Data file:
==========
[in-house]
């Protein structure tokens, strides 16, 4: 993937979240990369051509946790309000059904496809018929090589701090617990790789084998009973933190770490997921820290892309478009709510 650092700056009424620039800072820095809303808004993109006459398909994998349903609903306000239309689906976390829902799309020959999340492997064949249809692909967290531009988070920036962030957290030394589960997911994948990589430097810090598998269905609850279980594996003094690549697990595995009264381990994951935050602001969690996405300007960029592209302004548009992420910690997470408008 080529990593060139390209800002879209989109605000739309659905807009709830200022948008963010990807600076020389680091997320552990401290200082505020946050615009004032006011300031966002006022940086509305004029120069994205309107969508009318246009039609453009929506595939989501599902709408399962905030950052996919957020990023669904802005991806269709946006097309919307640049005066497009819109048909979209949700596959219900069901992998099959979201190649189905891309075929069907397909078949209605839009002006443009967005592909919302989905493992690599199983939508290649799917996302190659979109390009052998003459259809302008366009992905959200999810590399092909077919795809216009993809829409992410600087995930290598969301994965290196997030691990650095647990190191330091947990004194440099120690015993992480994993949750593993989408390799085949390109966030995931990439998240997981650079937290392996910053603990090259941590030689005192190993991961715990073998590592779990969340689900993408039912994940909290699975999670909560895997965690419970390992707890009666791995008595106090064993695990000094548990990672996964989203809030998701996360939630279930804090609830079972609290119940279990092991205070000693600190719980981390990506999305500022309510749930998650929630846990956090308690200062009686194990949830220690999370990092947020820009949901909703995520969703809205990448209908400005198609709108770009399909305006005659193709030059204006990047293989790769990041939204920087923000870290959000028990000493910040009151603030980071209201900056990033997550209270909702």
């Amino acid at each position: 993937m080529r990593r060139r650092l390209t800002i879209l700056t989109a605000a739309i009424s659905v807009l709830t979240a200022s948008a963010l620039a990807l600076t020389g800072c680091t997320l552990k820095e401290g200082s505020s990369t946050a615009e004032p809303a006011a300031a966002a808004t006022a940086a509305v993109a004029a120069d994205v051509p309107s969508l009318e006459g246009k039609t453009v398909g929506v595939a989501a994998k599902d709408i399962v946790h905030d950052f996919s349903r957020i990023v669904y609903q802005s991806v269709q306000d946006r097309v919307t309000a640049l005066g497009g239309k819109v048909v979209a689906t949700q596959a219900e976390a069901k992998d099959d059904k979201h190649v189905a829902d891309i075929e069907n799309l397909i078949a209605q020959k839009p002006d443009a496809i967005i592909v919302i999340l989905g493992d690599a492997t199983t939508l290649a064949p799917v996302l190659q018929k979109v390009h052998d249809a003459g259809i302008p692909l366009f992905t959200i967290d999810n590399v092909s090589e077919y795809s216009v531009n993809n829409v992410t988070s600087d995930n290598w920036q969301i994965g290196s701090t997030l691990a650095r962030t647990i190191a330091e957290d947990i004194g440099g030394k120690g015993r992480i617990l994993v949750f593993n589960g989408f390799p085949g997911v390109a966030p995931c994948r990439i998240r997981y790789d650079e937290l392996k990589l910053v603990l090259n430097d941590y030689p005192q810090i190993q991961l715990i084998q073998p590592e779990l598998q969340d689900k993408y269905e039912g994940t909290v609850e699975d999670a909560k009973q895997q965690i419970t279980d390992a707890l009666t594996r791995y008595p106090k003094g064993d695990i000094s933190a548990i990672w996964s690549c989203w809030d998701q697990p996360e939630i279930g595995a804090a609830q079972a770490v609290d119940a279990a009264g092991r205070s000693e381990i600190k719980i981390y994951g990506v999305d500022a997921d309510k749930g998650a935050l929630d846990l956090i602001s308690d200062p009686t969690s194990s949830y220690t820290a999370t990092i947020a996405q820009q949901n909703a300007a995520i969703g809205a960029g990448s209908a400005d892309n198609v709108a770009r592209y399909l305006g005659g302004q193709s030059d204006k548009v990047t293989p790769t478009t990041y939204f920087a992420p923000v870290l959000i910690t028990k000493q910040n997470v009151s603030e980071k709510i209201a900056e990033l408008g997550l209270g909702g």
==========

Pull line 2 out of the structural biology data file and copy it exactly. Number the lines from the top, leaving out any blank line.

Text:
């Protein structure tokens, strides 16, 4: 993937979240990369051509946790309000059904496809018929090589701090617990790789084998009973933190770490997921820290892309478009709510 650092700056009424620039800072820095809303808004993109006459398909994998349903609903306000239309689906976390829902799309020959999340492997064949249809692909967290531009988070920036962030957290030394589960997911994948990589430097810090598998269905609850279980594996003094690549697990595995009264381990994951935050602001969690996405300007960029592209302004548009992420910690997470408008 080529990593060139390209800002879209989109605000739309659905807009709830200022948008963010990807600076020389680091997320552990401290200082505020946050615009004032006011300031966002006022940086509305004029120069994205309107969508009318246009039609453009929506595939989501599902709408399962905030950052996919957020990023669904802005991806269709946006097309919307640049005066497009819109048909979209949700596959219900069901992998099959979201190649189905891309075929069907397909078949209605839009002006443009967005592909919302989905493992690599199983939508290649799917996302190659979109390009052998003459259809302008366009992905959200999810590399092909077919795809216009993809829409992410600087995930290598969301994965290196997030691990650095647990190191330091947990004194440099120690015993992480994993949750593993989408390799085949390109966030995931990439998240997981650079937290392996910053603990090259941590030689005192190993991961715990073998590592779990969340689900993408039912994940909290699975999670909560895997965690419970390992707890009666791995008595106090064993695990000094548990990672996964989203809030998701996360939630279930804090609830079972609290119940279990092991205070000693600190719980981390990506999305500022309510749930998650929630846990956090308690200062009686194990949830220690999370990092947020820009949901909703995520969703809205990448209908400005198609709108770009399909305006005659193709030059204006990047293989790769990041939204920087923000870290959000028990000493910040009151603030980071209201900056990033997550209270909702």